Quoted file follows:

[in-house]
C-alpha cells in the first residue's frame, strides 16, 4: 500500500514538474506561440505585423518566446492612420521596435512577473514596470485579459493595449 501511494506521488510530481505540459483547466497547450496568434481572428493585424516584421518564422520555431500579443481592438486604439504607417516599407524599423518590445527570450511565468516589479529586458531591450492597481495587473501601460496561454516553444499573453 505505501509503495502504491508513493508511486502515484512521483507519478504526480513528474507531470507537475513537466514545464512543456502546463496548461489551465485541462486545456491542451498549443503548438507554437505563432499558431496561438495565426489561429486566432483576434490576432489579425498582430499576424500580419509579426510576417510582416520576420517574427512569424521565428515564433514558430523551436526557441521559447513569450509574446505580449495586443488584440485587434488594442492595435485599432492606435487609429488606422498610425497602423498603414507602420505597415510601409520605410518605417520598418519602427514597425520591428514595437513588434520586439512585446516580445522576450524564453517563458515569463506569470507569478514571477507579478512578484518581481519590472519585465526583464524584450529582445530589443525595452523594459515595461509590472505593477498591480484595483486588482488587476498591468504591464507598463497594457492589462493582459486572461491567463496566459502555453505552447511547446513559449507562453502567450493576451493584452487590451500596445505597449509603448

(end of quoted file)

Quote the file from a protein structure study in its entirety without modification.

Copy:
[in-house]
C-alpha cells in the first residue's frame, strides 16, 4: 500500500514538474506561440505585423518566446492612420521596435512577473514596470485579459493595449 501511494506521488510530481505540459483547466497547450496568434481572428493585424516584421518564422520555431500579443481592438486604439504607417516599407524599423518590445527570450511565468516589479529586458531591450492597481495587473501601460496561454516553444499573453 505505501509503495502504491508513493508511486502515484512521483507519478504526480513528474507531470507537475513537466514545464512543456502546463496548461489551465485541462486545456491542451498549443503548438507554437505563432499558431496561438495565426489561429486566432483576434490576432489579425498582430499576424500580419509579426510576417510582416520576420517574427512569424521565428515564433514558430523551436526557441521559447513569450509574446505580449495586443488584440485587434488594442492595435485599432492606435487609429488606422498610425497602423498603414507602420505597415510601409520605410518605417520598418519602427514597425520591428514595437513588434520586439512585446516580445522576450524564453517563458515569463506569470507569478514571477507579478512578484518581481519590472519585465526583464524584450529582445530589443525595452523594459515595461509590472505593477498591480484595483486588482488587476498591468504591464507598463497594457492589462493582459486572461491567463496566459502555453505552447511547446513559449507562453502567450493576451493584452487590451500596445505597449509603448